If you’re planning a trip to Scotland and love the romance and history of a good castle ruin, I have a few suggestions for you to check out!
Located on the shores of Loch Ness, Urquhart Castle‘s history goes back over 500 years. In fact, it was once one of Scotland’s largest castles. Now in ruins, the size still manages to impress. You can get a nice view of it from the water if you take a boat tour of Loch Ness:
Urquhart began its life as a medieval fortress, but the current ruins seen today date between the 13th and 16th Centuries. Despite its location, or perhaps because of it, Urquhart was raided numerous times over the centuries. Ownership fell to the English in 1296 after an invasion by King Edward I of England, then back again to the Scots only two years later, and so on through the years.
But the biggest threat to Urquhart seemed to come in the form of the MacDonald Lords of the Isles. These powerful rulers from a semi-independent kingdom in western Scotland repeatedly raided Urquhart over the span of two hundred years. Talk about persistent! Some of their efforts failed outright, but in 1517 they did manage to drive off 300 cattle and 1,000 sheep from Urquhart land, as well as steal some castle provisions. They attacked the castle again in 1545, this time with their allies, the Camerons. This raid proved their most successful: they seized 2.000 cattle and hundreds of other livestock, cannons, three boats, furniture, and even the gates!
During the Revolution of 1688, five hundred Jacobites attacked, but were held off by two hundred Government soldiers protecting the castle.
In 1692, when the last of the soldiers left, the gatehouse was intentionally destroyed so that it couldn’t be reoccupied by the Jacobites. Remains of the fallen masonry are still on site and haven’t been moved.
Efforts were taken to strengthen its fortifications, but eventually, by the 17th Century the castle was abandoned. The castle was given to the State in 1913, which still maintains the ruins today under Historic Scotland.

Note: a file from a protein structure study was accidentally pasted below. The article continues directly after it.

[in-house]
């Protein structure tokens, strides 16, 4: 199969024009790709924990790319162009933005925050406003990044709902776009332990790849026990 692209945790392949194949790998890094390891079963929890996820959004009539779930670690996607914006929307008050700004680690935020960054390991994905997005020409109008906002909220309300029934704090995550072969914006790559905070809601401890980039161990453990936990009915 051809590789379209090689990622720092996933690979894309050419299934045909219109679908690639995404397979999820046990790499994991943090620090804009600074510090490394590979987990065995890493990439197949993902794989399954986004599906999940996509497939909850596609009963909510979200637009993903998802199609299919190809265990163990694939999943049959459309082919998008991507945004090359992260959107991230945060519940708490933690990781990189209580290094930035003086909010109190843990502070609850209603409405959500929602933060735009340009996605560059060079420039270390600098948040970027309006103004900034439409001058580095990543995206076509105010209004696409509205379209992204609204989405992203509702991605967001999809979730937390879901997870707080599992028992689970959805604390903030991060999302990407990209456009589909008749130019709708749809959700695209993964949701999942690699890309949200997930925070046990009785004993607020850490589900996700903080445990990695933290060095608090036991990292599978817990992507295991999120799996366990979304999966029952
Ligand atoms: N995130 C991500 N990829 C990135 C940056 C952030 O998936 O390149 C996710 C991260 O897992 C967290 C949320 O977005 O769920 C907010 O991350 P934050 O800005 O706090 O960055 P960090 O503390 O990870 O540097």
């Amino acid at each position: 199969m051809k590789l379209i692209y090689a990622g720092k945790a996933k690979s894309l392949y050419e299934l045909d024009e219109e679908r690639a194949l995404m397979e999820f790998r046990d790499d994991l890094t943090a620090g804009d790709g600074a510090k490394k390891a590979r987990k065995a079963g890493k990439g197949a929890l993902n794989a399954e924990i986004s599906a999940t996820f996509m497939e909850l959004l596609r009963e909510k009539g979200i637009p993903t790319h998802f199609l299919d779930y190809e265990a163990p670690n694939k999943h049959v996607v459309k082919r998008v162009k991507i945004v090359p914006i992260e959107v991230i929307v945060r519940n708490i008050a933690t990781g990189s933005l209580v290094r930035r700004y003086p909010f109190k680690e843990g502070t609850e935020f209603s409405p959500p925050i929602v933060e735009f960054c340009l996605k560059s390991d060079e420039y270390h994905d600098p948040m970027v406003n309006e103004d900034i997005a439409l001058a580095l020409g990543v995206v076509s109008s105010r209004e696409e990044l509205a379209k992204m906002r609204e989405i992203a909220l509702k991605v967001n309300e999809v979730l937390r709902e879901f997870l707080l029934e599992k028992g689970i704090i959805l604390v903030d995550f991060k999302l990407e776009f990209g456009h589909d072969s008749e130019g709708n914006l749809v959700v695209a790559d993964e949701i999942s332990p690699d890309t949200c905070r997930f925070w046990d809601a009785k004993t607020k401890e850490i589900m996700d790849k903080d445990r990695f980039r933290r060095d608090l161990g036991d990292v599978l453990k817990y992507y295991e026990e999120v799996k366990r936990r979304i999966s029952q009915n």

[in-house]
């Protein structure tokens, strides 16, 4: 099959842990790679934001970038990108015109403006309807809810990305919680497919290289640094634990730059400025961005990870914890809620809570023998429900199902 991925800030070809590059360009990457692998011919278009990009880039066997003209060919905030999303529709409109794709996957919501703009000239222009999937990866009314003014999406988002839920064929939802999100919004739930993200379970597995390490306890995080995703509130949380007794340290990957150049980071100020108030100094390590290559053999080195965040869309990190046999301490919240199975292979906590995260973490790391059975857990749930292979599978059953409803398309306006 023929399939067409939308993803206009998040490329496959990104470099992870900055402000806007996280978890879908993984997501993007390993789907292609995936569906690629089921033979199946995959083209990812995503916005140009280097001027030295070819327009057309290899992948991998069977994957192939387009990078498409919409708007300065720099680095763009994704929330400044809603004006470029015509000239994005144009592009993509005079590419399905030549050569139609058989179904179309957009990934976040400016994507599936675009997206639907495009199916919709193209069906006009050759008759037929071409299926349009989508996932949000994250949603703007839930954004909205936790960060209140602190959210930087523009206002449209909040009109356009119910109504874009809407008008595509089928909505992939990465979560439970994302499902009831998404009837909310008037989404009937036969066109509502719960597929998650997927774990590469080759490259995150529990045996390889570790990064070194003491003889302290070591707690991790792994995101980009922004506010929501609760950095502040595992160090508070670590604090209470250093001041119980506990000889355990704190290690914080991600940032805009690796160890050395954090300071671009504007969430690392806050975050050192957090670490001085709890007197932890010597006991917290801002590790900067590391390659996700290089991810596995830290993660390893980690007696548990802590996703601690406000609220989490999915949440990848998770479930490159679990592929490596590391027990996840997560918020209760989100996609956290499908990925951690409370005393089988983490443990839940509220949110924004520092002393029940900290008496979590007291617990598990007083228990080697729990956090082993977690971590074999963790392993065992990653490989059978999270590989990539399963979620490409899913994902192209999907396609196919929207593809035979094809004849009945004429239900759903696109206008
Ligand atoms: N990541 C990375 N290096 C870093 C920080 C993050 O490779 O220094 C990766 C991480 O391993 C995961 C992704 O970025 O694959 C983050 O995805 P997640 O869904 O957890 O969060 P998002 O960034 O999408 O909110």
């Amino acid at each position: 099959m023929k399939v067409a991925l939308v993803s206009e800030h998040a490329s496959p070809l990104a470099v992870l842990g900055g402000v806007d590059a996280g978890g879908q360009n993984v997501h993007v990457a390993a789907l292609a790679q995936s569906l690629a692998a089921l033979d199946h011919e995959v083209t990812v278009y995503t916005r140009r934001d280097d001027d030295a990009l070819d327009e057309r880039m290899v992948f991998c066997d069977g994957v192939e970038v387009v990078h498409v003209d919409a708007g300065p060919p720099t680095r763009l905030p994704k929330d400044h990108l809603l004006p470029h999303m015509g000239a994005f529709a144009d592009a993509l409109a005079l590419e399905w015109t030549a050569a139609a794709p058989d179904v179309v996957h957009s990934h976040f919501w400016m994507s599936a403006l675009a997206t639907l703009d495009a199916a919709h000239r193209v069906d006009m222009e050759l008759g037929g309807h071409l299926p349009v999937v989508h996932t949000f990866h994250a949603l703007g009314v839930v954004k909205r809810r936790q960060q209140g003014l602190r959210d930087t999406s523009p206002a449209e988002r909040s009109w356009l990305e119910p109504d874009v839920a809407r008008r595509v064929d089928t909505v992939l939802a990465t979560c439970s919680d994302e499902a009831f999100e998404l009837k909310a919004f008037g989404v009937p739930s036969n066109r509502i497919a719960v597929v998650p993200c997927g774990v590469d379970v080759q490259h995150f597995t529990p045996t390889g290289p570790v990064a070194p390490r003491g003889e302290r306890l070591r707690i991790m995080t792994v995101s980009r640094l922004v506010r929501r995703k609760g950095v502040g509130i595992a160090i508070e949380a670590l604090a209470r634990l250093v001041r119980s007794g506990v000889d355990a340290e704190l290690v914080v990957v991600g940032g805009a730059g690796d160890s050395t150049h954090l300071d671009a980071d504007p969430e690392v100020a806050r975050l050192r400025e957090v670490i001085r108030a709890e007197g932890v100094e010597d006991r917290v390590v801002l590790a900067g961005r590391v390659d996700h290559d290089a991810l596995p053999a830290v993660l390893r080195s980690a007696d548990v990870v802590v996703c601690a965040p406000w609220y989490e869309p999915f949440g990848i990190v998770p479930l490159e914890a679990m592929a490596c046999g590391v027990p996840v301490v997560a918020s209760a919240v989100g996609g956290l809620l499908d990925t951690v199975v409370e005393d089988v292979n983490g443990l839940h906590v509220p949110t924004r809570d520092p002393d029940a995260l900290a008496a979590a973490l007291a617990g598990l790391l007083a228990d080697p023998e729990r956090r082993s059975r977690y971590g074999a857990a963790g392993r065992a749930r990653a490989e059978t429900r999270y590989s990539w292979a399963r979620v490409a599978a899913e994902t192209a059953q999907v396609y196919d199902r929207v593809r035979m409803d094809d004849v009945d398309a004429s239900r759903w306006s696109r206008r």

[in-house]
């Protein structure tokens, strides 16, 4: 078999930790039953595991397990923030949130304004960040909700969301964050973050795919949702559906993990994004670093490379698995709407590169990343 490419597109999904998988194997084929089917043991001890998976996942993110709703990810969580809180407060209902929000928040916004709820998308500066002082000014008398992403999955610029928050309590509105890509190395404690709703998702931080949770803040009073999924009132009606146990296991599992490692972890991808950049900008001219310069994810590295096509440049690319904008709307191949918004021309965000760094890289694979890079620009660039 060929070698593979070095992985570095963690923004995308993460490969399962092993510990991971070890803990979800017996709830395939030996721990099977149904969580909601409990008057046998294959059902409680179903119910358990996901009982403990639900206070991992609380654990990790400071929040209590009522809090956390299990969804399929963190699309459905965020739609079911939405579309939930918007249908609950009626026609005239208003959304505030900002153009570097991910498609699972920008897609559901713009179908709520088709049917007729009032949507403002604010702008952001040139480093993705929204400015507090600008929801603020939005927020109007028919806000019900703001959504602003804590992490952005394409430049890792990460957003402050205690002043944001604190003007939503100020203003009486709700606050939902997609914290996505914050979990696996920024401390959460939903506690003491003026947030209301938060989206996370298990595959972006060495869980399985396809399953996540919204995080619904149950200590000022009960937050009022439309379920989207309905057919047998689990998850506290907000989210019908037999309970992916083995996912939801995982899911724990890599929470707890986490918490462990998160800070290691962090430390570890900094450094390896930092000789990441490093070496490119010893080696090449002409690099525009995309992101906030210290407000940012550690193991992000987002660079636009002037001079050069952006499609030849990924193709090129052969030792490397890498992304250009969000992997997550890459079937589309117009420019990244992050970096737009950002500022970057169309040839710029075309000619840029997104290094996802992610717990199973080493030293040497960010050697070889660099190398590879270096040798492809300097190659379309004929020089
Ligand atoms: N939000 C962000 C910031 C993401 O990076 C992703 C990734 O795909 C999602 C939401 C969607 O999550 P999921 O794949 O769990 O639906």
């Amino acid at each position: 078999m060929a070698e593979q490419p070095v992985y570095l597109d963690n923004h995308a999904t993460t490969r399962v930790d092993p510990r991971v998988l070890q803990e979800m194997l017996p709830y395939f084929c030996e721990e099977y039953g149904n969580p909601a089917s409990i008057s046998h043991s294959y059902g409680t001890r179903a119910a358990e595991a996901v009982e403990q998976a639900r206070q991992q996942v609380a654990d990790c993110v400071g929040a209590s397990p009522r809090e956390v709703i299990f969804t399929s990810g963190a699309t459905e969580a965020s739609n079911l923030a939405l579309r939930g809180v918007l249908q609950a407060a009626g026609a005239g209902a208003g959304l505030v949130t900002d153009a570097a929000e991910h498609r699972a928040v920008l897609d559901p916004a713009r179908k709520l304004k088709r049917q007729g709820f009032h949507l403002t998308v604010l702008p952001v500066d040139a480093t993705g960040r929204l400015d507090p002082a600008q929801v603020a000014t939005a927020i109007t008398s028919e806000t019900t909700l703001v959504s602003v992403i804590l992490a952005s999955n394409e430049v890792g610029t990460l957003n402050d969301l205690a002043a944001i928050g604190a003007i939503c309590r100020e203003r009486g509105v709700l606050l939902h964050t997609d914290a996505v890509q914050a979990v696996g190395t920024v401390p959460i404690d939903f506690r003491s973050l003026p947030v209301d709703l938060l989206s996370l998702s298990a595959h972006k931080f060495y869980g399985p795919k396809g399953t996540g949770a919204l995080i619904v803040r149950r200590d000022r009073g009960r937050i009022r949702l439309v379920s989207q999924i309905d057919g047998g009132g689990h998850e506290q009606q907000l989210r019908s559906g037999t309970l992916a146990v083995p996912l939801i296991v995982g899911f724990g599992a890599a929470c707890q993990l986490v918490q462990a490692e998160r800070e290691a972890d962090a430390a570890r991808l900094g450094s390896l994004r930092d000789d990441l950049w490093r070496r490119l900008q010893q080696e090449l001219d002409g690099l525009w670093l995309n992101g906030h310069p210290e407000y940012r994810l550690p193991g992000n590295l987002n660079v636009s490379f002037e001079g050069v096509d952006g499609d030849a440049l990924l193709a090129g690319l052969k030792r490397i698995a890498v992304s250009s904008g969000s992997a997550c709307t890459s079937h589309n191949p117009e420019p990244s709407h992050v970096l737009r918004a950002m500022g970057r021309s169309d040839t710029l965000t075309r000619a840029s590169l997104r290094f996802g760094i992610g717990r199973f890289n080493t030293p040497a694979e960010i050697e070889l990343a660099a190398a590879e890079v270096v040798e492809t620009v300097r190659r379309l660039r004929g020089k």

Loch Leven Castle
Loch Leven Castle (or Lochleven – I’ve seen it written both ways) is located near Kinross. There are a few things that make Loch Leven really stand out as a fabulous ruin to visit. The first is that it’s only accessible by boat as the ruins are located on an island. The second is what makes Loch Leven famous: it once imprisoned Mary, Queen of Scots.
The castle was originally built in 1300, and, as noted in the plaque above, was owned by the Douglas family for around three hundred years. Initially, Mary, Queen of Scots came to the island as a visitor either in 1565, as a guest of Sir William Douglas. But in June of 1567 she arrived as a prisoner.
Mary’s husband, Lord Darnley, had died under mysterious circumstances. The home he was staying in, Kirk o’ Field, exploded after the cellars were packed with gunpowder. Lord Darnley’s body was found in the garden, however he did not succumb from the explosion, but from strangulation. Only three months after his death, Mary married the Earl of Bothwell, whom, it was thought, had Lord Darnley murdered. Rumours swirled that Mary was also guilty in the murder, as her marriage to Lord Darnley had been tempestuous at best.
Her marriage to the Earl didn’t win her any supporters either. Since he had divorced his wife only twelve days prior to marrying Mary, their union was considered unlawful by Catholics, who not only refused to recognize the Earl’s divorce, but denounced their Protestant wedding ceremony. Mary was accused of conspiracy to commit murder and adultery and hauled off to Loch Leven.